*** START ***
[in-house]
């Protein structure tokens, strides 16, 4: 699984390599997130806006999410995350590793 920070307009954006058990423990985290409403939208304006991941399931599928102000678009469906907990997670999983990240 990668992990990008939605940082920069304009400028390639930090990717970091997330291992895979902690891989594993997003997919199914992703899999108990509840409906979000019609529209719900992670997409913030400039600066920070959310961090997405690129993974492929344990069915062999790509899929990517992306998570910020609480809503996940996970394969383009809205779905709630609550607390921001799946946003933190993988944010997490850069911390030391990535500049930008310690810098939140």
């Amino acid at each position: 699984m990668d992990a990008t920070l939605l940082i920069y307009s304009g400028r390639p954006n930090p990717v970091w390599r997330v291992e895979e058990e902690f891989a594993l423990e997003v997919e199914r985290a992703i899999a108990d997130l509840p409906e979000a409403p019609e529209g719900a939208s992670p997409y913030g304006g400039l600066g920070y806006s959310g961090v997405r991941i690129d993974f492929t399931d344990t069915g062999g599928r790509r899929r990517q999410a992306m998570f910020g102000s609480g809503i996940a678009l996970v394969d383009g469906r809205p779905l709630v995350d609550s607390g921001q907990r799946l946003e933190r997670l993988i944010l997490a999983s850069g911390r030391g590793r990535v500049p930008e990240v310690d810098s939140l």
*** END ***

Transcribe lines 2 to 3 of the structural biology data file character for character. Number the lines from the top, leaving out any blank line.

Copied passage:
């Protein structure tokens, strides 16, 4: 699984390599997130806006999410995350590793 920070307009954006058990423990985290409403939208304006991941399931599928102000678009469906907990997670999983990240 990668992990990008939605940082920069304009400028390639930090990717970091997330291992895979902690891989594993997003997919199914992703899999108990509840409906979000019609529209719900992670997409913030400039600066920070959310961090997405690129993974492929344990069915062999790509899929990517992306998570910020609480809503996940996970394969383009809205779905709630609550607390921001799946946003933190993988944010997490850069911390030391990535500049930008310690810098939140």
């Amino acid at each position: 699984m990668d992990a990008t920070l939605l940082i920069y307009s304009g400028r390639p954006n930090p990717v970091w390599r997330v291992e895979e058990e902690f891989a594993l423990e997003v997919e199914r985290a992703i899999a108990d997130l509840p409906e979000a409403p019609e529209g719900a939208s992670p997409y913030g304006g400039l600066g920070y806006s959310g961090v997405r991941i690129d993974f492929t399931d344990t069915g062999g599928r790509r899929r990517q999410a992306m998570f910020g102000s609480g809503i996940a678009l996970v394969d383009g469906r809205p779905l709630v995350d609550s607390g921001q907990r799946l946003e933190r997670l993988i944010l997490a999983s850069g911390r030391g590793r990535v500049p930008e990240v310690d810098s939140l």